; radius to avoid an excessively large number of bins.
; Typically there will be an optimal search radius which is
; fastest. The tradoff is as follows: the larger the search
; radius, the smaller the number of bins to search, but the
; more search points must be considered per target point. The
; smaller the search radius, the smaller the number of search
; points per bin, but the greater the number of bins.
; Something like the median inter-point separation is probably
; close to optimal.
;
; Since lines of longitude converge towards the poles, a simple
; trick to obtain roughly the same matching radius in both
; longitude and latitude is to give an asymmetric
; search_radius: [eps/cos(mean(latitude)),eps] for [longitude,
; latitude]. This works only when the range of latitude is
; small.
;
;
; WARNING:
;
; Distance is evaluated in a strict Euclidean sense. For
; points on a sphere, the distance between two given
; coordinates is *not* the Euclidean distance. As an extreme
; example, consider two points very near the N. pole, but on
; opposite sides (one due E, one due W). For small patches
; away from the poles, this Euclidean assumption is
; approximately valid, and the method works. See NOTES above
; for a tip regarding obtaining a (more) uniform match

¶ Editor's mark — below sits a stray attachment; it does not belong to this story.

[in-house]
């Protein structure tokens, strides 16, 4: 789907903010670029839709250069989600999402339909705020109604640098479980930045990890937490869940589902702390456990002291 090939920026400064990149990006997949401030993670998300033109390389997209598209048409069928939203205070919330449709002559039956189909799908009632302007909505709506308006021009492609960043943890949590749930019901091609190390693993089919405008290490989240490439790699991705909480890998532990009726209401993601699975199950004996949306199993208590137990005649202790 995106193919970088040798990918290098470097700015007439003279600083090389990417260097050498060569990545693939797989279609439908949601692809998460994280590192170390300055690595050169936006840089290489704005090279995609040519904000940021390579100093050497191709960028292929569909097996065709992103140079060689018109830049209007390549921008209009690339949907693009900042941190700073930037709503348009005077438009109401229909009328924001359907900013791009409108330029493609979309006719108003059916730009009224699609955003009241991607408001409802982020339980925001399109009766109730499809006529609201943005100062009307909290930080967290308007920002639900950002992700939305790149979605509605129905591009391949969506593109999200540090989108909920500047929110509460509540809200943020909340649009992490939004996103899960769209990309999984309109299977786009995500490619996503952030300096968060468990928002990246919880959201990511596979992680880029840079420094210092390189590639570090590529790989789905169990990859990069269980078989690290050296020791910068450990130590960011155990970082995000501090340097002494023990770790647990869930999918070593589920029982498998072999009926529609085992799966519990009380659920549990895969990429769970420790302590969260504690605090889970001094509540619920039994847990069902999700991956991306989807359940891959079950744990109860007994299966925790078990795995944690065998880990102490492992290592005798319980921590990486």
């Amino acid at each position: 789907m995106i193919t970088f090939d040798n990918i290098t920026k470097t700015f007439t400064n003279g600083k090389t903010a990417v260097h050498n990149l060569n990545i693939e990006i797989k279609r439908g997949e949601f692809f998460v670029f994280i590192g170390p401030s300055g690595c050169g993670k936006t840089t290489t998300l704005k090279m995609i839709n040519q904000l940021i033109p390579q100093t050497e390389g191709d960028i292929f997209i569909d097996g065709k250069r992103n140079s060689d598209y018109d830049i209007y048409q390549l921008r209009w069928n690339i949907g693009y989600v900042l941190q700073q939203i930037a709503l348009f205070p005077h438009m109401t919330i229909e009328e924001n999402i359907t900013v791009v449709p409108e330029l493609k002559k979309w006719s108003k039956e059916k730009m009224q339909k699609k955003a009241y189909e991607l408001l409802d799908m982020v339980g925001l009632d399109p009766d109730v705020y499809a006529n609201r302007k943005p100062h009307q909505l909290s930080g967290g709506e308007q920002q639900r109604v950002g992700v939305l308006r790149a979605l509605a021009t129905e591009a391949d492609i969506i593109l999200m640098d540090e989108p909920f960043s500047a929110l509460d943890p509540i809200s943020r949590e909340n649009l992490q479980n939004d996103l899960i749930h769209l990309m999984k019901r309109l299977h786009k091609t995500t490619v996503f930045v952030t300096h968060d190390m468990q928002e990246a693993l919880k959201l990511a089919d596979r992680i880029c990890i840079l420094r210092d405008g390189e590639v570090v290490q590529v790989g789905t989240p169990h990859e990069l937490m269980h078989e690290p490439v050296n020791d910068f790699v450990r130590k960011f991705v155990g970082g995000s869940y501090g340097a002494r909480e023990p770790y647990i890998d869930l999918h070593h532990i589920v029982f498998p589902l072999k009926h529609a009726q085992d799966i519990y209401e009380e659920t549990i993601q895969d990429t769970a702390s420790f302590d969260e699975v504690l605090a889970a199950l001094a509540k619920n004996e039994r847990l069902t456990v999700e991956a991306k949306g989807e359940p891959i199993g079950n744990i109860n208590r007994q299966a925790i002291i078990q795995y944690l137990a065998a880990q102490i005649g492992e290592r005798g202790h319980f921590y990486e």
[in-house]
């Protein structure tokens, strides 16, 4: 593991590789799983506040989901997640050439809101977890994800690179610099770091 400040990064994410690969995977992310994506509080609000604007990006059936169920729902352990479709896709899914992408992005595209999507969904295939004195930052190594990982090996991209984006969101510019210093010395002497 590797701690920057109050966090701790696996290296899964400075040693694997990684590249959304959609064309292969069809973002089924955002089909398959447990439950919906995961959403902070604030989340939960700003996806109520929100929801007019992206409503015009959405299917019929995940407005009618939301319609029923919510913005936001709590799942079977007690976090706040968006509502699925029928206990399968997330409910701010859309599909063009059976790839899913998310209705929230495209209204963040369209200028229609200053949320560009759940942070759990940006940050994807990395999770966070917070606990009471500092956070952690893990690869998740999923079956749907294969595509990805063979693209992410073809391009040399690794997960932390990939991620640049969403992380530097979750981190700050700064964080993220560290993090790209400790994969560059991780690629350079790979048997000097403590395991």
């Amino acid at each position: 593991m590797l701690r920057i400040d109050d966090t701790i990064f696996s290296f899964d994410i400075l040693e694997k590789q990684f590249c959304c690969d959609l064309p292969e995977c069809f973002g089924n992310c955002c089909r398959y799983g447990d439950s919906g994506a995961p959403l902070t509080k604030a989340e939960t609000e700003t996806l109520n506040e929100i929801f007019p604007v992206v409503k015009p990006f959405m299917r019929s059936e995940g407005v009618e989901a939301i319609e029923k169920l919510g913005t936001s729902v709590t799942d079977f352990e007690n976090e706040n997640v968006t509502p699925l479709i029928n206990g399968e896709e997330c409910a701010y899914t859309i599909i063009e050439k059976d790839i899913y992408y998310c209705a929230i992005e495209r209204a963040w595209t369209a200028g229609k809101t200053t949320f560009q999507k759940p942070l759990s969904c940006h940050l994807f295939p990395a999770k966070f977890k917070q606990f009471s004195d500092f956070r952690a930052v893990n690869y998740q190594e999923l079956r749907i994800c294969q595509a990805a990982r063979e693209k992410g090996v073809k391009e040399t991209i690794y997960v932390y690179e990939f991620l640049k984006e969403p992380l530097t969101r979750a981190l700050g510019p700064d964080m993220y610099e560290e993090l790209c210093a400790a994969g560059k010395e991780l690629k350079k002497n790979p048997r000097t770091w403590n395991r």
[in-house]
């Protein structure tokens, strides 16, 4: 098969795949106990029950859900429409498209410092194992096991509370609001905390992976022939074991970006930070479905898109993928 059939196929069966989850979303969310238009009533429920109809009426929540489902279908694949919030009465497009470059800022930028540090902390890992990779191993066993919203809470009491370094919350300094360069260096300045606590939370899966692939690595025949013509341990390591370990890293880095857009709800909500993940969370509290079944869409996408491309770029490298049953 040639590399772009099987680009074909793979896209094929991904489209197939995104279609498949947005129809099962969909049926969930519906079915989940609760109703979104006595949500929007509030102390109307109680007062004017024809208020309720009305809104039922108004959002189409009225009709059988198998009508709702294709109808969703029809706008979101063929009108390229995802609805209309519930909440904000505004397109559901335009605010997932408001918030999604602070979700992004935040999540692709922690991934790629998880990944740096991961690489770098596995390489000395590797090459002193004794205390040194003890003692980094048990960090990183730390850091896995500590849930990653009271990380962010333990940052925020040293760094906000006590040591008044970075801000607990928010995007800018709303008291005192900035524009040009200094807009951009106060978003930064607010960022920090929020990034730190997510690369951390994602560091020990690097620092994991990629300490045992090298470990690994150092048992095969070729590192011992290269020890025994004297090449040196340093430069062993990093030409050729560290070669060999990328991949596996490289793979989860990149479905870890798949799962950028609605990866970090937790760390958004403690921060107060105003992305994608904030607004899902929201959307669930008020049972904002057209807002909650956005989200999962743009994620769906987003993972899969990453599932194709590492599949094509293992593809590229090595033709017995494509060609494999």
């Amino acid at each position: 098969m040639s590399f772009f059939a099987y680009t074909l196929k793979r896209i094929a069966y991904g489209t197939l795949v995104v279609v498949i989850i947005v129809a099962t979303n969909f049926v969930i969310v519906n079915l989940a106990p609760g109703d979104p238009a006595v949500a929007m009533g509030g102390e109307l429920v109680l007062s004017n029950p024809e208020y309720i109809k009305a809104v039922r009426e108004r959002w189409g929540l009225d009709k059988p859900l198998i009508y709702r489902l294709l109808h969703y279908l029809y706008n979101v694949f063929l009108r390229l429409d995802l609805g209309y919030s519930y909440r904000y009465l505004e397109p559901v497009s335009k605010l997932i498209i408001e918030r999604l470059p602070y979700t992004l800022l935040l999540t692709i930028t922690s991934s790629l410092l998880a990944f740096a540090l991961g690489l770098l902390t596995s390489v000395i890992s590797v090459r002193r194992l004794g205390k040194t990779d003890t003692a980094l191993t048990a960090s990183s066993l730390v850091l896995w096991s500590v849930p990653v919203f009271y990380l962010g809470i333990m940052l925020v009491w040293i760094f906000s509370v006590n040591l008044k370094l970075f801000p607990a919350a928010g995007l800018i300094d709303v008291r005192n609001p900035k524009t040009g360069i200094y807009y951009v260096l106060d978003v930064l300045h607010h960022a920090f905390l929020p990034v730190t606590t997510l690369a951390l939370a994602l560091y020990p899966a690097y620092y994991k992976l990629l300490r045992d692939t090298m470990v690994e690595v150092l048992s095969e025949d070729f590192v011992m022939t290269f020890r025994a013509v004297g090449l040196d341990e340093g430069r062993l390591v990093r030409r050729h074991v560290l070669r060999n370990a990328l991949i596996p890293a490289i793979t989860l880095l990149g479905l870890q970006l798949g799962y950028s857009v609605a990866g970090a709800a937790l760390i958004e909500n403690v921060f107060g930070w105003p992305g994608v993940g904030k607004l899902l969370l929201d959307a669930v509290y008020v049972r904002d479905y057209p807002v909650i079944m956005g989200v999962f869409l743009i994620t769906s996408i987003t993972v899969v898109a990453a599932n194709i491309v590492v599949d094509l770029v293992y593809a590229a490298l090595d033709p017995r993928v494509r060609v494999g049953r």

; criterion on the sphere. For regions very near the pole, the
; match could be made after suitably projecting all coordinates
; using a map projection which alleviates this behavior.
;;
;
; MODIFICATION HISTORY:
;
; Wed Apr 22 17:56:26 2009 (J.D. Smith): Correctly account for
; list ranges and "one bin off" matches.
;
; Mon Jul 30 10:56:31 2007, J.D. Smith
;
; Written.
;
;-
;#############################################################################
;
; LICENSE
;
; Copyright (C) 2007, 2009 J.D. Smith
;
; This file is free software; you can redistribute it and/or modify
; it under the terms of the GNU General Public License as published
; by the Free Software Foundation; either version 2, or (at your
; option) any later version.
;
; This file is distributed in the hope that it will be useful, but
; WITHOUT ANY WARRANTY; without even the implied warranty of
; MERCHANTABILITY or FITNESS FOR A PARTICULAR PURPOSE. See the GNU
; General Public License for more details.
;
; You should have received a copy of the GNU General Public License
; along with this file; see the file COPYING. If not, write to the
; Free Software Foundation, Inc., 51 Franklin Street, Fifth Floor,
; Boston, MA 02110-1301, USA.
;
;##############################################################################
function match_2d,x1,y1,x2,y2,search_radius,MATCH_DISTANCE=min_dist
bs = 2*search_radius ;this is the smallest binsize allowed